Much has been said about the money-saving aspect of making or repairing our own items. Most of the time, doing things yourself allows you to save a big chunk on labor costs.
However, the hidden benefits of doing things yourself can be even more rewarding than just being frugal. It’s fun to learn something new.
When it comes to vehicles, you may think that DIY is overly complicated and should be left in the hands of mechanical experts. The truth is that there are certain tasks you can handle — quickly and easily — regardless of your level of experience with DIY.
The trick is to know when and when not to DIY. Start with a small project if this is your first time. Seek help from people who have some experience fixing or making things on their own. That way, you’ll be able to learn faster.
Here are a few vehicle maintenance tasks you can easily manage on your own.
1. Oil Changes
One of the most common maintenance tasks is changing oil.
But how often should you change it?
You might have read in some old owner’s manuals that you should change your engine oil every 3,000 miles. However, this advice is outdated.
Thanks to advanced automotive technologies, the majority of today’s cars require a standard oil change somewhere between 7,500 to 10,000 miles.
There are a few things you should keep in mind when changing oil by yourself.
- Always wait for the engine to cool down before getting started.
- You will need to use a jack, so make sure you’re comfortable with handling one.
- Hand-fasten the new oil filter tightly.
- Fill the engine only with the amount of oil called for — do not try to overfill it.
- Use the dipstick for double checking that you’ve added enough oil.
- Turn on the engine for about 30 seconds for circulation and to spot any leaking.
2. Dirt and Stain Removal
Are you annoyed by those coffee stains on the passenger seat or the windshield clogged with dirt? Before visiting your local car detailing service, why not try using some of the items in your home? You’ll be surprised at what they can do.
When cleaning car upholstery, many people make the mistake of using more water than needed, thinking it will give them more of a desired outcome. This is actually counterproductive. Water increases the level of moisture in the car which causes damage to the fabric, leads to rust on the frame metal, and leaves your interior with a musty odor.
Dryer lint, dish detergent, or baby wipes can effectively save your seat upholstery from being harassed by stubborn marks. Likewise, a mixture of baking soda (¼ cup) and warm water (1 cup) can keep the toughest stains at bay.
How about getting rid of those blotchy, foggy spots on your windshield? Many professionals use a single-edge razorblade.
You may think that razorblades will only scratch the windshield. The truth is that modern windshields consist of two thin layers of glass and a rubber layer embedded in the middle which makes them invulnerable to a razor. The key is to keep the work surface wet by using glass cleaner. Keep the angle small and the blade flat. Avoid broad strokes and the windshield corners.
3. Changing the Air Filter
Air filters play a critical role in keeping dirt, dust, and air particles out of you car’s engine. For every 12,000 miles driven or at least once every year, you need a new air filter. It might sound a bit daunting, but this task will only take a few minutes.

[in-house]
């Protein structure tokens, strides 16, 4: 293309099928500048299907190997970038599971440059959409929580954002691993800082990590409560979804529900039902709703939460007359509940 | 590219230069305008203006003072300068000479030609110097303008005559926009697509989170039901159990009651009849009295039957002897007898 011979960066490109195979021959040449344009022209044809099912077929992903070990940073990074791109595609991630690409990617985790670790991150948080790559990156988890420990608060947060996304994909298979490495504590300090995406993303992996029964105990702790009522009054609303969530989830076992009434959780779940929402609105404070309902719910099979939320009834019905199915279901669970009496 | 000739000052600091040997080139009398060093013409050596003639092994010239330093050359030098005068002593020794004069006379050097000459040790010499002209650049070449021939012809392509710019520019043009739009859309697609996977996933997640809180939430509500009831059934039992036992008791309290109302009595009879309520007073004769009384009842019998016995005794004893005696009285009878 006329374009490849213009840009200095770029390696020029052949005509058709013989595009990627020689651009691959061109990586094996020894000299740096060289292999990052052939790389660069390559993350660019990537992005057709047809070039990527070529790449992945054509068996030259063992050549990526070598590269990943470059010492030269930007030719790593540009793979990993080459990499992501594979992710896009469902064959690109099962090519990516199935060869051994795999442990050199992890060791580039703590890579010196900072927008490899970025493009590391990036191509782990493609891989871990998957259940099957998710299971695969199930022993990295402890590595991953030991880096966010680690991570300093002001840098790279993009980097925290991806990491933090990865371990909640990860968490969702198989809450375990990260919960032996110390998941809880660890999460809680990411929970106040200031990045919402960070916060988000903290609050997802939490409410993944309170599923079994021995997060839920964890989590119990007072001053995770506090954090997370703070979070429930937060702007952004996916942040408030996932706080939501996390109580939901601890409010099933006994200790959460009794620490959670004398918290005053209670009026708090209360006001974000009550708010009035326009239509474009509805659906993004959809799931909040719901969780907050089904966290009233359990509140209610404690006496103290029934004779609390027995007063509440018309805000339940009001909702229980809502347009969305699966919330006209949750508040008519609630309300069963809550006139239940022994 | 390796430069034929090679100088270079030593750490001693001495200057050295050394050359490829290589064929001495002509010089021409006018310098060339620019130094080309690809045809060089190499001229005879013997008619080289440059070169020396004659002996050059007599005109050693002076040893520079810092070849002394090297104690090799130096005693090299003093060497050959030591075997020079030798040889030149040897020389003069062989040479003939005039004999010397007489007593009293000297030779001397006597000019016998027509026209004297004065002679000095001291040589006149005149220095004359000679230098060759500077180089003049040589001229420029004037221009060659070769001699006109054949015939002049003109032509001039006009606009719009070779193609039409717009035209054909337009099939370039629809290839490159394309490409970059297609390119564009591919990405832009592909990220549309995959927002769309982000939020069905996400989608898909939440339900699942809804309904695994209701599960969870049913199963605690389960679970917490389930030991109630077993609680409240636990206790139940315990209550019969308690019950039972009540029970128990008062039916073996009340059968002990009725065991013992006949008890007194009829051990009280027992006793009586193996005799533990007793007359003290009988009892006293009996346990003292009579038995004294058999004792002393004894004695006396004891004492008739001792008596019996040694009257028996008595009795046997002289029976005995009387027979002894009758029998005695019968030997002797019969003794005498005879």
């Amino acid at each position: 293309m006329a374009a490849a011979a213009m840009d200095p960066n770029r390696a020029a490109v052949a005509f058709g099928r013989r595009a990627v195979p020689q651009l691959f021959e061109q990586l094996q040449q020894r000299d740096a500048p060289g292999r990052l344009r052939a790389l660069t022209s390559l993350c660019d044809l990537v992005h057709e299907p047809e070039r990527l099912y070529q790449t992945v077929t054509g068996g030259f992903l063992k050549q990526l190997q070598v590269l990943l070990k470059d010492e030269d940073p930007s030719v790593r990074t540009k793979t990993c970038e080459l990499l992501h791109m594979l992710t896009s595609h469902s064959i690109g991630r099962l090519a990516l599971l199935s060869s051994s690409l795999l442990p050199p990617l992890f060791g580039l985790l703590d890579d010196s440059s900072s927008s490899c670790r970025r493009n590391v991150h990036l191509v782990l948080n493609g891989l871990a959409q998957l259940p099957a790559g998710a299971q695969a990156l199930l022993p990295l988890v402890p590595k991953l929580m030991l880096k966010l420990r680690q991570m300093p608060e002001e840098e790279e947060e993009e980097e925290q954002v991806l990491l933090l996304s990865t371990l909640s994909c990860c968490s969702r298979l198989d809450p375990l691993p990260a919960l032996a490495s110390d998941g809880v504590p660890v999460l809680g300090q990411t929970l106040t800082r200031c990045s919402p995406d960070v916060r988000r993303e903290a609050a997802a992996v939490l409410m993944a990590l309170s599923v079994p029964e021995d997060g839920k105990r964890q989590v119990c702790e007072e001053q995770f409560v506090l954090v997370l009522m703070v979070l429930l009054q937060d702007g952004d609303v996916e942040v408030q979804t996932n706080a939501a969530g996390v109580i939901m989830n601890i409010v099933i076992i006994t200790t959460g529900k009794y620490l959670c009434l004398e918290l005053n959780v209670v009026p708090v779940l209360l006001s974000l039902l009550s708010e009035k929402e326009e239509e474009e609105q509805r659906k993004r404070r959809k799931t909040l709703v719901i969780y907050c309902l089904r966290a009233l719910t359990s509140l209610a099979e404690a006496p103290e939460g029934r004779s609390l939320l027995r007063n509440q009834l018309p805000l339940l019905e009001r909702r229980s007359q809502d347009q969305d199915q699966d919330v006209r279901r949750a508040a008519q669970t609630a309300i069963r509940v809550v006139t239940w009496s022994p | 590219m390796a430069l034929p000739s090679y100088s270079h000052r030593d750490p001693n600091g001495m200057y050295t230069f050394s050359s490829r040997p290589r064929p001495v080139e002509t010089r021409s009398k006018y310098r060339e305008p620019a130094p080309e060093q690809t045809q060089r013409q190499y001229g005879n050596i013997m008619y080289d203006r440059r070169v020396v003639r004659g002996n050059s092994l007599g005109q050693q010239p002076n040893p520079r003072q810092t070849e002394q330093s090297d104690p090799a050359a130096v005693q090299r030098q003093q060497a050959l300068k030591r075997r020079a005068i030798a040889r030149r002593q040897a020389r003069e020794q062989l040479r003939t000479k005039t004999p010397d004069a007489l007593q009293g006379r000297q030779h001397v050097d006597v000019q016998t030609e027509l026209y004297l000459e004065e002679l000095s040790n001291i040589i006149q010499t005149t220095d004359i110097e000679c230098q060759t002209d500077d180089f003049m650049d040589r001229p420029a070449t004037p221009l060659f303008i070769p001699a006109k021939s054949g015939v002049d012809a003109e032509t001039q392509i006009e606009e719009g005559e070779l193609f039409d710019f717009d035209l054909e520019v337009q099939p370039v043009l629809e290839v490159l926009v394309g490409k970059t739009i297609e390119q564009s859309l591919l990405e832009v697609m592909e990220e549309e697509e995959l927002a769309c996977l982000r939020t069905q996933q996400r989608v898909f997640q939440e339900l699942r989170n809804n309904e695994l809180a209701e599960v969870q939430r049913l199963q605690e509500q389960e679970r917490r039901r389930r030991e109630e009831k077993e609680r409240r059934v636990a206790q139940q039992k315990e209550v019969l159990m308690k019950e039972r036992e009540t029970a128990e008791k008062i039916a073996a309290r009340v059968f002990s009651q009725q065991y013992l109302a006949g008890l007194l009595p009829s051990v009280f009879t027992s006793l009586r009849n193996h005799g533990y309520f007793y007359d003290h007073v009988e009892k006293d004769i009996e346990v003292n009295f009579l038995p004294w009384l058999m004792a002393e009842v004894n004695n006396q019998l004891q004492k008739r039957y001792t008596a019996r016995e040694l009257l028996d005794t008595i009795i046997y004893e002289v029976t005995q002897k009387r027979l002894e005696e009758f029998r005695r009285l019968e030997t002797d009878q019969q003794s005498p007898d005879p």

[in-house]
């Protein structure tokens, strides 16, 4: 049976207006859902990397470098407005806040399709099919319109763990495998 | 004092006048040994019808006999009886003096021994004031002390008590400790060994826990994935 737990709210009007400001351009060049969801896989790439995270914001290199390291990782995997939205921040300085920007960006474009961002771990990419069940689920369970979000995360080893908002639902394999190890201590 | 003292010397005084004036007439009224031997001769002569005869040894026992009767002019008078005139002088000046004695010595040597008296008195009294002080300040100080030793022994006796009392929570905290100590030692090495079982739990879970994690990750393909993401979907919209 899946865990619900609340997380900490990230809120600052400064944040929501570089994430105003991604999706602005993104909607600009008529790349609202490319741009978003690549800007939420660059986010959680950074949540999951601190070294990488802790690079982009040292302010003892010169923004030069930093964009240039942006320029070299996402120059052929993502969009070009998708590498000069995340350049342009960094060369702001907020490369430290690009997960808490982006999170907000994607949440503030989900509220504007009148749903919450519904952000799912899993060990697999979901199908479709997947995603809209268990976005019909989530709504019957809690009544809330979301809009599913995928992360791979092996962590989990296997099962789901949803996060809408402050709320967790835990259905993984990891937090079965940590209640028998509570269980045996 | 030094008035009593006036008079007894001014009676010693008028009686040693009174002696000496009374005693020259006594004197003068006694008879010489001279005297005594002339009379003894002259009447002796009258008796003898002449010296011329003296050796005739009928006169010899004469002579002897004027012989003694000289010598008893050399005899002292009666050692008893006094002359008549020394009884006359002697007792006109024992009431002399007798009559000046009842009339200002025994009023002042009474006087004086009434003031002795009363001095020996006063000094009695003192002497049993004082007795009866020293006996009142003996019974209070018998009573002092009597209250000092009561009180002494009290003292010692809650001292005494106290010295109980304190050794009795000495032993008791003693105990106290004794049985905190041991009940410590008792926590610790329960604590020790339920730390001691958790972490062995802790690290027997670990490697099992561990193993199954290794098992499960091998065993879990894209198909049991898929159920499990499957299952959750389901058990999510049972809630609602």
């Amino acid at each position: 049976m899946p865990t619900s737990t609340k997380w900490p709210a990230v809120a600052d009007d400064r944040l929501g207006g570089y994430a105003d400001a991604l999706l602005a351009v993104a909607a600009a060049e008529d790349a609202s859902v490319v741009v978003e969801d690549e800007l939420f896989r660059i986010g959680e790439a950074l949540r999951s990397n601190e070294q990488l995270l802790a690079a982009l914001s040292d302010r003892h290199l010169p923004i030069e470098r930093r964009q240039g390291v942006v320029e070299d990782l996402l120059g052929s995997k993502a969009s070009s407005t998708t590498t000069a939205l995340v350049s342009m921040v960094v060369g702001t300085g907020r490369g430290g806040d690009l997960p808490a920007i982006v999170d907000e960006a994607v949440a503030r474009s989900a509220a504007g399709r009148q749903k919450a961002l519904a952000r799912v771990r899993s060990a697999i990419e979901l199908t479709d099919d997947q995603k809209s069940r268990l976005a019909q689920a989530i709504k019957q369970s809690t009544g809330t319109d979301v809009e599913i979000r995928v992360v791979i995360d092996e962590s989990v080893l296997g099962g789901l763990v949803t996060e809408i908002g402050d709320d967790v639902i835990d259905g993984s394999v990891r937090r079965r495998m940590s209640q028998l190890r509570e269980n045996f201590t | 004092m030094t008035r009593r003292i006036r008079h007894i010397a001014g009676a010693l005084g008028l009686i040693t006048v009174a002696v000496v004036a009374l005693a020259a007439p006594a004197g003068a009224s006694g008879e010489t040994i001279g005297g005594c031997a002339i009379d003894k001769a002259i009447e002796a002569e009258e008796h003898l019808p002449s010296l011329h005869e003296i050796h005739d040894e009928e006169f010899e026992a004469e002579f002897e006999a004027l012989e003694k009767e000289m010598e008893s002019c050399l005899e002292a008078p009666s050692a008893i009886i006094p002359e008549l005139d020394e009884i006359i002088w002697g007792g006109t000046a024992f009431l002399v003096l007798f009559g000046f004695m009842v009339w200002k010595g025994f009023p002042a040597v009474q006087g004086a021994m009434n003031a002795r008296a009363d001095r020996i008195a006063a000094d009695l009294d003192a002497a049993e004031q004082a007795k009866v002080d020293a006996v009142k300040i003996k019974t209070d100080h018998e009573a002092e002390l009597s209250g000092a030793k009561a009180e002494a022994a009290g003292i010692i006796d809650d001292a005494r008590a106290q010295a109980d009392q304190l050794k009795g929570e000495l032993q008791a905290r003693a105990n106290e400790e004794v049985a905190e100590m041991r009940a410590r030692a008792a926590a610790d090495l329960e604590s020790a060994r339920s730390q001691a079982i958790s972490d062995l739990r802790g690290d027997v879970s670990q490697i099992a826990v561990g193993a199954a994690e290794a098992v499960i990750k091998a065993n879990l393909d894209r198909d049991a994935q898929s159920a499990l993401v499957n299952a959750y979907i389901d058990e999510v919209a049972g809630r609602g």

An air filter change is often an “upsell” your mechanic might offer when you take your vehicle in for other maintenance. Generally, the additional cost is significantly higher than what it would be for you to buy and replace your own filter.
The air filter is a black rectangular box with metal clips located under the hood of your car. If you have trouble finding this, check the owner’s manual for more information.
Study how the old air filter fits inside the case to make sure that once you replace it with a new one, it looks exactly the same. Remember to close the metal clips on the side when you’re done.
Aside from replacing the air filter when the time comes, you may also want to clean it on a regular basis. It can get clogged up rather quickly which prevents air from entering the engine, reduces your gas mileage, and ultimately, costs you more money.
4. Battery Maintenance
The secret to a long-lasting and smooth-running vehicle is an efficient battery. This means your battery should receive regular check-ups. Don’t worry, it’s only a simple cleaning every few months to prevent frustrating battery problems.
Remove the battery terminals. Again, if you’re stuck, follow the guidelines in the owner’s manual. Always remove the negative cable first.
Clean the posts with a wire brush and a generous amount of cleaning solution. We recommend using a professional cleaning product from your local auto parts store to help remove heavy corrosion from the connectors. If you’re not dealing with extensive corrosion, a mixture of baking soda and water would adequately do the job.
When you’re finished, rinse with water, dry the posts with cloths, and replace the battery terminals. Make sure that all cable connections are properly tightened. Otherwise, a weak electrical connection may not enable your car to start.
Improper maintenance on your vehicle not only costs you money, but it can also cause huge interruptions in your already busy schedule. In addition, it’s dangerous to drive a poorly-kept vehicle.
These DIY projects are much simpler than you might have expected. Not to mention, you can have lots of fun during the process. Twenty minutes to half an hour is all it takes to care for your beloved car and keep you safe on the road.
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